First Look at Google Earth 6


It seems like it was a stealth release.  There was no big fanfare or announcement about the release of Google Earth 6 that cross my desk.  But, I just happened to stumble onto the news and, of course, grabbed it immediately to kick the tires.  I’ve always been fascinated by maps and geography and Google Earth just brings so much to the table for me.

When I look at major upgrades or new software titles, I look at the new features and then try to put them into a personal context and get an idea of what they can do for me.  I had a whale of a time with the new features this time around.

Street View
I’m a real fan of this feature and have used it all over the place.  It’s a real crowd pleaser when you demonstrate it for the first time but really goes over the top when you do something nice with it.  My favourite, of course, was messing around with “My Childhood Community“.  I had used Google Maps previously.  Now, the same functionality and seemingly easier 3D navigation is available in Google Earth.  For students, we would call it the golden dude but I learned today that Google calls it “Pegman”.  Just as with Google Maps, drag the character to the map and plop it down on the highlighted blue tracks that indicate that imagery is available and voila, there’s your image.

As I took a nostalgic tour through the original blog post, I realized that I neglected introducing you to the Clinton Arena.  So, here you go.  It’s on the left and the grandstand for the harness racing track is on the right.

3D Trees
Yes, there are trees and they are in 3D.  It’s a matter of zooming to street level and looking around.  Google gives the example of wandering around the rain forest and sure enough, the 3D Buildings layer reveals gorgeous scenery when you get to the right places.  One of the places that is ready to go with tree is Chicago.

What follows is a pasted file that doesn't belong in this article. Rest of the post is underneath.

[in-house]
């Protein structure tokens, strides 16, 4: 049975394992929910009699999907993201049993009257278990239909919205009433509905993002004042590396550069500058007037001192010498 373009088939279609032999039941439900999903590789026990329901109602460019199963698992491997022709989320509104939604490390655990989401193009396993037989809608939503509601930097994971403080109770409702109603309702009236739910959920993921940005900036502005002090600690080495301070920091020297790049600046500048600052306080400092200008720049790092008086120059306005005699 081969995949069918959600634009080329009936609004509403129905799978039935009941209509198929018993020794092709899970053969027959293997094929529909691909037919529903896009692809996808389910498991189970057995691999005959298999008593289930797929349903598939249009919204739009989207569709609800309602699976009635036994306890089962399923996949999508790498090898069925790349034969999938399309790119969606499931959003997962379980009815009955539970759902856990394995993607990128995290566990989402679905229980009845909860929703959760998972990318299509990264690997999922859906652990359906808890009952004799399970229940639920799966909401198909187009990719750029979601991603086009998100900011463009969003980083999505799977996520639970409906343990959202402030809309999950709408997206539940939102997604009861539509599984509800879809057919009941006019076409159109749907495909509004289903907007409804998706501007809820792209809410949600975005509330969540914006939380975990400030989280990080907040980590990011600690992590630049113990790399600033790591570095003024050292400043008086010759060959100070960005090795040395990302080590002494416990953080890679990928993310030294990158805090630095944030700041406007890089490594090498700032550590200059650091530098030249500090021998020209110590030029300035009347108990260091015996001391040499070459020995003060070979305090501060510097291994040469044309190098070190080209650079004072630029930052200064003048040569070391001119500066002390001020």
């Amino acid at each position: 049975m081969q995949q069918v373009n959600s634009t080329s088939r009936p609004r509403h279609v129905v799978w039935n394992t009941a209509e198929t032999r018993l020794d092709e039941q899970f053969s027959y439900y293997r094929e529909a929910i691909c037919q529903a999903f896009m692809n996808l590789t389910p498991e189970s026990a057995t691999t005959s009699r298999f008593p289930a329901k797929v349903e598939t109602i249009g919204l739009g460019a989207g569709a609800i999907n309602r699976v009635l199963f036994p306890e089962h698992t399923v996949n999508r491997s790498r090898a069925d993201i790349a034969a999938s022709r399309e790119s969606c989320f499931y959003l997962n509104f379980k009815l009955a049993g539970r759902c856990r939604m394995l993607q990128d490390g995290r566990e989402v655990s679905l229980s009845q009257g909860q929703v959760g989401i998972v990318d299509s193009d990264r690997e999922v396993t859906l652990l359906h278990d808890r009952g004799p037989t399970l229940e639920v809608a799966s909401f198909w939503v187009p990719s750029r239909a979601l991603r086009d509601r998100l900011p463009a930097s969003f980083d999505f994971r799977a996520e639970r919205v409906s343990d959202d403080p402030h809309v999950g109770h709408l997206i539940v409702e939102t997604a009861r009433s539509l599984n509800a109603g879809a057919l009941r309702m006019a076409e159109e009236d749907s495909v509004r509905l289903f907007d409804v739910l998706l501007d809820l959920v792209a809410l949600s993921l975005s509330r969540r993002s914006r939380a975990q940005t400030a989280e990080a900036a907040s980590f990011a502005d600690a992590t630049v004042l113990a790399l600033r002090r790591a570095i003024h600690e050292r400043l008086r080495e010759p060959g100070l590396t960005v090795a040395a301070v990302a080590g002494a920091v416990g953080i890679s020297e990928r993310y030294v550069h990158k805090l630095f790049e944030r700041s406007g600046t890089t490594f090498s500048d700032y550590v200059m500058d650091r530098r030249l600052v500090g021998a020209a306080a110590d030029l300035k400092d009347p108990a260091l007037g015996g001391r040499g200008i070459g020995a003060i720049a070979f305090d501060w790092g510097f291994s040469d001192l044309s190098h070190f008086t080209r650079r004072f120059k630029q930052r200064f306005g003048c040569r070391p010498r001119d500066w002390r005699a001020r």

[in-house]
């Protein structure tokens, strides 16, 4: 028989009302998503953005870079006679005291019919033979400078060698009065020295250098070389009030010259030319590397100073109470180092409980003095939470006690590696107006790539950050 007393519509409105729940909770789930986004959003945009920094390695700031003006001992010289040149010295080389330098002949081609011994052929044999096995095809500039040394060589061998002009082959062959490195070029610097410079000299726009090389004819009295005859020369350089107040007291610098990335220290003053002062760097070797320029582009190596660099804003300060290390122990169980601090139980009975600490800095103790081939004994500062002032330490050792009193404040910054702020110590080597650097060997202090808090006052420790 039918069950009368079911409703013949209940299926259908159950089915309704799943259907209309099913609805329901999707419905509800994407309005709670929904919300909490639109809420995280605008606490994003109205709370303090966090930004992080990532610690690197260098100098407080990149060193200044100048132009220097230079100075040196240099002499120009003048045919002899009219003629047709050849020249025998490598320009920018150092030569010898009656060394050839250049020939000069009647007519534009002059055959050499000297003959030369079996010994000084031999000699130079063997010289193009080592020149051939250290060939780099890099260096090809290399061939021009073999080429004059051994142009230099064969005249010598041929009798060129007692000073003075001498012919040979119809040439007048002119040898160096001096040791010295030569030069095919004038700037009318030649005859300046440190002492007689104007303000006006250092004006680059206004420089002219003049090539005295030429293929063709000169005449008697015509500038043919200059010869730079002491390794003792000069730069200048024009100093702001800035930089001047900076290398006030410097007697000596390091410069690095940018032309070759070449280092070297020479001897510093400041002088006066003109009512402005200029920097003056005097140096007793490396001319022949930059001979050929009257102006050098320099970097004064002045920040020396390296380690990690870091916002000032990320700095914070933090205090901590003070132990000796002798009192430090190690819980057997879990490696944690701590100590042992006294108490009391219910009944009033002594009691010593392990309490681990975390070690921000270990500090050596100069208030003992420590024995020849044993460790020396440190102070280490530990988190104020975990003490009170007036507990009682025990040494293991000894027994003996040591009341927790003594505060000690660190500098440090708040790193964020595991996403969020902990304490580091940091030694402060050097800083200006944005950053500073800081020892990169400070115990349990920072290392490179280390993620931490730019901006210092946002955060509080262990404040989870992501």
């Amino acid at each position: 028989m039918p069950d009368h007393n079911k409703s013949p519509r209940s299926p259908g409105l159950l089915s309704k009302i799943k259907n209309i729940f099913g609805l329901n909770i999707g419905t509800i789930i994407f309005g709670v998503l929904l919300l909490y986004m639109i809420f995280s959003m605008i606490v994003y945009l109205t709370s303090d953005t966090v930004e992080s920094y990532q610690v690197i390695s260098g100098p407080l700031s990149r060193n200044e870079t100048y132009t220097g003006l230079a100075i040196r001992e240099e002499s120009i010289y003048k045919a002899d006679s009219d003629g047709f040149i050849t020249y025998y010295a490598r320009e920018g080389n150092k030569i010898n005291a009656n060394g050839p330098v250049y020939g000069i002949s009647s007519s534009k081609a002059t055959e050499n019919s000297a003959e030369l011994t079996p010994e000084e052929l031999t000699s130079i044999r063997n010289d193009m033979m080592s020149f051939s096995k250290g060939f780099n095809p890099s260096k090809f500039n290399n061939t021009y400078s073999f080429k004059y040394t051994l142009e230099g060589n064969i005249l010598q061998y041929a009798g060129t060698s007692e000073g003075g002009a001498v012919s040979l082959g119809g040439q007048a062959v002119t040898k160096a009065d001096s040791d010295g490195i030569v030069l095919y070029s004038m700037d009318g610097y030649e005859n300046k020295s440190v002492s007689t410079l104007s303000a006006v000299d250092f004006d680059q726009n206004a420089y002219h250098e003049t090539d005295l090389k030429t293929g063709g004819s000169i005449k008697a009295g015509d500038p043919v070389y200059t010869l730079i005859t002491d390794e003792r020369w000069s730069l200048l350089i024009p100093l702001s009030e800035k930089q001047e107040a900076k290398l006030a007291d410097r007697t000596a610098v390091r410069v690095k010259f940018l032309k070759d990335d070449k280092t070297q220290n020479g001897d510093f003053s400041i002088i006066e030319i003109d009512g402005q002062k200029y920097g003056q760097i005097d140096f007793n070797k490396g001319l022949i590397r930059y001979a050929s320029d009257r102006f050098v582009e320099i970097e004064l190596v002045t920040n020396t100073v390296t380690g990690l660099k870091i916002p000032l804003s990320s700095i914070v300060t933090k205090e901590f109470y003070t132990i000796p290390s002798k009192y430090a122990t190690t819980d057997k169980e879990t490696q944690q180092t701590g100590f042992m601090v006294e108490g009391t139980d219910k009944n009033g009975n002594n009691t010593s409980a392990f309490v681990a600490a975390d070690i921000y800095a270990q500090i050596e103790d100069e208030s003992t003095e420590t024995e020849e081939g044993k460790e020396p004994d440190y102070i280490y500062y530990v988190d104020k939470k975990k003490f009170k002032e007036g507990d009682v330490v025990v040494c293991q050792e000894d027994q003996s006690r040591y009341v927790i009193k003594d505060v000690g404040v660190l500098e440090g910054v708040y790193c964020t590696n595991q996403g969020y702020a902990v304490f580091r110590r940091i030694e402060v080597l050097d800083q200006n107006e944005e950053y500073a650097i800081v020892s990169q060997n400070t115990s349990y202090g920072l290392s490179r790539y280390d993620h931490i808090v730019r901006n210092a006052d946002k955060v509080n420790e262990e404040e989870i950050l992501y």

I headed on down in Street View to see this on East Balbo Avenue.

Ah, but let’s turn on the 3D layer with the Ground View toggle (top right of screen) and see the trees!  Just don’t complain that they don’t change with the seasons.

Now, Google has been collecting imagery for a long time now.  It’s a testament to the logic of never throwing anything away that leads to this next feature.  Where multiple images of a place exist, a little slider lets you turn the clock backward or forward to see things.

Now, going to the Faculty of Education at the University of Toronto, I would get off the subway at Yonge and Bloor and go to a walk during the nice weather.  (Otherwise it was at Spadina).

Looking down at Yonge and Bloor with 3D buildings turned off reveals this as the most current image.

Let’s roll the clock back to 2002…

It’s an urban studies delight.  It’s also a tribute to good quality cameras!

Heading down to Street View, we can see that like most places in Ontario, there’s a great deal of construction.

But, heh, heh, this artist’s rendition (switching to ground level view) shows that it’s going to be great when finished.

Other than nostalgia, what’s a practical use for this?  Well, entire buildings have come and gone in the time span for some locations.  Take Ford Field in Detroit, for example in 1999 it looks like it was a parking lot…

And the beautiful structure with Comerica Park along side today.

I just spent way too much time playing around with this.  The history timeline is really something worthy of a great deal of play.  Depending upon the location, the images go back a long way.  I took a look at the Googleplex and its timeline dates back to 1948.

So, if you’re a Google Earth user, you’ve got to go out and download this new release and just prepare yourself for a great deal of exploration as this phenomenal tool just gets so much more loaded with features.

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links for 2010-11-29


The Value of Hashtags